All analyses were based on intention-to-treat. Primary and secondary end points were compared between the two groups with a log-rank test, and survival curves were constructed using Kaplan-Meier methods. Continuous variables are expressed as mean ± 1 SD and were compared using Student ttest, except for comparisons between baseline and one-year quality-of-life scores within the two study groups, which were compared with a paired ttest. A chi-squared or Fisher’s exact test was used to compare nominal variables. A p < 0.05 was considered statistically significant.
A data safety monitoring board evaluated the results every 10 deaths. Prospectively determined stopping rules consisted of a mortality difference at a significance level of <0.025, or a significance level of >0.025 (90% power) based on a power calculation conditional on holding outcomes stable and assuming enrollment of 600 patients.
The clinical characteristics of the patients at the time of enrollment into the study are shown in Table 1. At the conclusion of the study, the mean amiodarone dosage for patients randomized to amiodarone was 303 ± 93 mg/day. The serum concentrations of amiodarone 4 and 12 months after initiation of amiodarone therapy were 1.65 ± 0.93 and 1.53 ± 0.77 mg/dl, respectively, and 1.25 ± 0.56 and 1.26 ± 0.46 mg/dl, respectively, for desethylamiodarone. Concomitant drug therapy at the last follow-up visit is described in Table 2. The mean duration of follow-up was 2.0 ± 1.3 years (range 0.1 to 4.8 years).
At the first interim analysis in September 2000, the study enrollment was discontinued because the prospective stopping rule for the inability to demonstrate statistical significance was reached. The one- and three-year survival rates among the 52 patients treated with amiodarone were 90% and 87%, respectively, compared with 96% and 88%, respectively, among the 51 patients treated with an ICD (Fig. 1; p = 0.8) . The distribution of sudden versus non-SCDs was similar between patients treated with amiodarone or an ICD (p = 0.7; Table 3).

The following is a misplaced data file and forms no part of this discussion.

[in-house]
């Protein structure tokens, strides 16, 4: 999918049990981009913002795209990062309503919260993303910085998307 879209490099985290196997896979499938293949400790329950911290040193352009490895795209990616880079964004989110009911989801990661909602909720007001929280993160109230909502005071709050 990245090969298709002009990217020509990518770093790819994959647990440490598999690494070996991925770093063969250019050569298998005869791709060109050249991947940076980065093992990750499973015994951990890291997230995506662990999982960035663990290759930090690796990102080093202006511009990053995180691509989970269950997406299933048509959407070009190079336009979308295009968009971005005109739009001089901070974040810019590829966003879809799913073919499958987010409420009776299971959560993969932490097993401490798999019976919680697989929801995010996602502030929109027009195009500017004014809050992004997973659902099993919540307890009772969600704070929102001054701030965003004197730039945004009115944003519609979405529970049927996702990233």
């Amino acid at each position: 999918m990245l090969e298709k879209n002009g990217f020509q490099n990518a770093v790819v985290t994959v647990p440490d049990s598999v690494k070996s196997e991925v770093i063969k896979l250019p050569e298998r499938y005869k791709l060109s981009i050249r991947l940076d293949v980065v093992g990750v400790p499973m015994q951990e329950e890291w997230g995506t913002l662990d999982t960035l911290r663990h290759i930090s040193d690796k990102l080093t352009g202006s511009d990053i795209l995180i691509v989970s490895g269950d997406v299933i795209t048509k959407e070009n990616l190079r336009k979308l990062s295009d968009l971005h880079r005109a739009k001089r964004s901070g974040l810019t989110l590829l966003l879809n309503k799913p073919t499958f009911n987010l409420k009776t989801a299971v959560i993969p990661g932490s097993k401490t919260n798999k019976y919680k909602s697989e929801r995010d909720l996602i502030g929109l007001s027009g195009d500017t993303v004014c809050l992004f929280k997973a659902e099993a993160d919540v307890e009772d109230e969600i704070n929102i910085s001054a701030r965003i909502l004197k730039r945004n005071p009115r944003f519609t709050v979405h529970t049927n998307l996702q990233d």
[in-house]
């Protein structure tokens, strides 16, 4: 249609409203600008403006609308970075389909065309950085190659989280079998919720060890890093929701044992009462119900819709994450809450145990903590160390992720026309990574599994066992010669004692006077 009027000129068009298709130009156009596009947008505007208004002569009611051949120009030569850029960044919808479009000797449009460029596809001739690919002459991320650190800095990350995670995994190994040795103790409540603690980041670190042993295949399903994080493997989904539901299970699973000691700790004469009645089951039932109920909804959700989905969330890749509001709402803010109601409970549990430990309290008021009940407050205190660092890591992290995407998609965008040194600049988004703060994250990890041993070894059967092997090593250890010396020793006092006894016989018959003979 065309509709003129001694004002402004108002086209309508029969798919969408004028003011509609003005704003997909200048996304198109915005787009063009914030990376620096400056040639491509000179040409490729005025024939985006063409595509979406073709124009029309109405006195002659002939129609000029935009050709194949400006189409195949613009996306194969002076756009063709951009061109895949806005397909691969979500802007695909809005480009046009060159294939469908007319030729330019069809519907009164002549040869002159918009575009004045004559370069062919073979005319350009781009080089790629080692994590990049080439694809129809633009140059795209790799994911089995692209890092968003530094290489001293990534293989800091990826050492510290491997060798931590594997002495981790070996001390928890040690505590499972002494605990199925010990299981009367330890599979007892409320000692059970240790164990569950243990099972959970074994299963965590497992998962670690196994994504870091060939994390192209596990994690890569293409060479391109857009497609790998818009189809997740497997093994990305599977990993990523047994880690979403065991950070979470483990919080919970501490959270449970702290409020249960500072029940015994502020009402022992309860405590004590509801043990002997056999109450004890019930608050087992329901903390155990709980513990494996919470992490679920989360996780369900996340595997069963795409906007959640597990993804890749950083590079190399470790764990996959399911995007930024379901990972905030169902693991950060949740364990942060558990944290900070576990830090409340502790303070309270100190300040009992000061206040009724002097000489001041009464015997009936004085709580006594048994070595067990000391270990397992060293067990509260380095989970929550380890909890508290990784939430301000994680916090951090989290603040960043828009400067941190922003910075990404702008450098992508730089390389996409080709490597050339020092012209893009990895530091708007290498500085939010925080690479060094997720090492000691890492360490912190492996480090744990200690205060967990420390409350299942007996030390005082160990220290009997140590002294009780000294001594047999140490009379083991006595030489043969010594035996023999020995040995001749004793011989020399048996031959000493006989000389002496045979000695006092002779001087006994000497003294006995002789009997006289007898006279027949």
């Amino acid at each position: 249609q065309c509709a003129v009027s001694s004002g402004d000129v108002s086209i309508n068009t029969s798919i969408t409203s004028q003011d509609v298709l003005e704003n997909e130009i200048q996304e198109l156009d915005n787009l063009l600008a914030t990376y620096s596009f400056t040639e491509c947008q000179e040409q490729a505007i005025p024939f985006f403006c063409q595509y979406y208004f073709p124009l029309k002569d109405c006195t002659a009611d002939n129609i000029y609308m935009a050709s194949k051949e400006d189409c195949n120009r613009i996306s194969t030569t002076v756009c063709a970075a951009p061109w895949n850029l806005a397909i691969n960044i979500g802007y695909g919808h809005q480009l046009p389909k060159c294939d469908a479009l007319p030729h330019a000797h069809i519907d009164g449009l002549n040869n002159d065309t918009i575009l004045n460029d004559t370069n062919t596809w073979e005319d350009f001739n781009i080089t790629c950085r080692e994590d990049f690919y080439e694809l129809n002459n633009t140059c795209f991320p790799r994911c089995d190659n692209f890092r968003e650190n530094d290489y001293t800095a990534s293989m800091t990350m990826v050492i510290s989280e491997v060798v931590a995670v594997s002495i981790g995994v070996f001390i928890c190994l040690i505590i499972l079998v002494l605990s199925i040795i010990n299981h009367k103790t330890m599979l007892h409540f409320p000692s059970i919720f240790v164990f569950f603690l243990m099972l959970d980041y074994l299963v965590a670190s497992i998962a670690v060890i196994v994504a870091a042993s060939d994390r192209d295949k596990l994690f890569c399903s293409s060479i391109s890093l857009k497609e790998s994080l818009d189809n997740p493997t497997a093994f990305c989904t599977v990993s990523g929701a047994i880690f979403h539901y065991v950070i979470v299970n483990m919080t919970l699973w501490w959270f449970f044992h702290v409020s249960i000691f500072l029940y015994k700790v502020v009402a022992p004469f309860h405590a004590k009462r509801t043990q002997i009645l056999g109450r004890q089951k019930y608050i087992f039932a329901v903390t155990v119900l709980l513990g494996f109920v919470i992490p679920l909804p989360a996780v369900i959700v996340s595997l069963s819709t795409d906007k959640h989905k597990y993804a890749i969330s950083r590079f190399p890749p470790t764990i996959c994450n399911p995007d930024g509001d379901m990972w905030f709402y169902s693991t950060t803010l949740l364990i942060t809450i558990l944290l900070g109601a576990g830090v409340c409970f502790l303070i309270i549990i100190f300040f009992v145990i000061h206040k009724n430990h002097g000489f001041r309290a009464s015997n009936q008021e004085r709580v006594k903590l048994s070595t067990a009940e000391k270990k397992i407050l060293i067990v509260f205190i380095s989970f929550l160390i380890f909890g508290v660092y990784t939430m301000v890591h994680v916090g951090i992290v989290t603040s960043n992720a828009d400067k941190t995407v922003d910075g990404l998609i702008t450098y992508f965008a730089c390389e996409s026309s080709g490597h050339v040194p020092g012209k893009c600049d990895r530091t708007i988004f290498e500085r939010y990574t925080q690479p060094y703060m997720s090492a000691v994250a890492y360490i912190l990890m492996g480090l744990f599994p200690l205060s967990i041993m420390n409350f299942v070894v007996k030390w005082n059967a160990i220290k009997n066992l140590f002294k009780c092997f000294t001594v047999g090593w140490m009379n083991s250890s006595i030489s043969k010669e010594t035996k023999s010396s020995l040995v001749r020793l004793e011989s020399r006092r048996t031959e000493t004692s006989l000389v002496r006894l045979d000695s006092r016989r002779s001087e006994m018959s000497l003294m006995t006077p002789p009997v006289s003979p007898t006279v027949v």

Arrhythmia-free survival rates at one and three years were 82% and 73%, respectively, among the patients treated with amiodarone (Fig. 2). Among the patients treated with an ICD, the arrhythmia-free survival rates at one and three years were 78% and 63%, respectively (p = 0.1). Over the entire duration of the study, 5.8% of the patients treated with amiodarone and 3.9% of the patients treated with an ICD (p = 0.7) had syncope. Ventricular tachycardia or VF was the cause of syncope in each patient with an ICD in whom it occurred. An appropriate ICD therapy was delivered in 16 patients for ventricular arrhythmias that had a mean rate of 218 ± 40 beats/min (range 170 to 284 beats/min).
Quality of life assessment
The average values for the Quality of Well Being Schedule and the State Trait Anxiety Inventory at baseline and at one year were similar among patients treated with amiodarone or an ICD (Table 4). At one year, the Quality of Well Being Schedule and the State Trait Anxiety Inventory scores were not significantly different between patients treated with an ICD who did (67 ± 15 and 73 ± 22, respectively) and did not (68 ± 16 and 82 ± 31, respectively; both >0.05) receive appropriate ICD therapies.
The total cost of medical care in the first year after entry into the study was $8,879 ± $27,614 in the amiodarone group, compared with $22,079 ± $22,039 in the ICD group (p = 0.1).
Discontinued therapy, crossovers, and complications
Twenty-five patients initially treated with amiodarone had the drug discontinued because of adverse side effects 17.8 ± 13.3 months (range 1.2 to 43.8 months) after initiation of therapy. An ICD was inserted 26.1 ± 16.9 months after entry into the study in eight patients initially treated with amiodarone because of near-syncope with documented VT (n = 2), cardiac arrest (n = 2), or amiodarone intolerance (n = 4). Among the cohort of patients treated with a defibrillator, one subsequently received amiodarone (200 ± 0 mg/day) for frequent appropriate defibrillator therapies, eight received amiodarone (200 ± 0 mg/day) for the treatment of atrial fibrillation, and two received amiodarone (150 ± 71 mg/day) for other reasons. Three patients underwent cardiac transplantation (Table 3).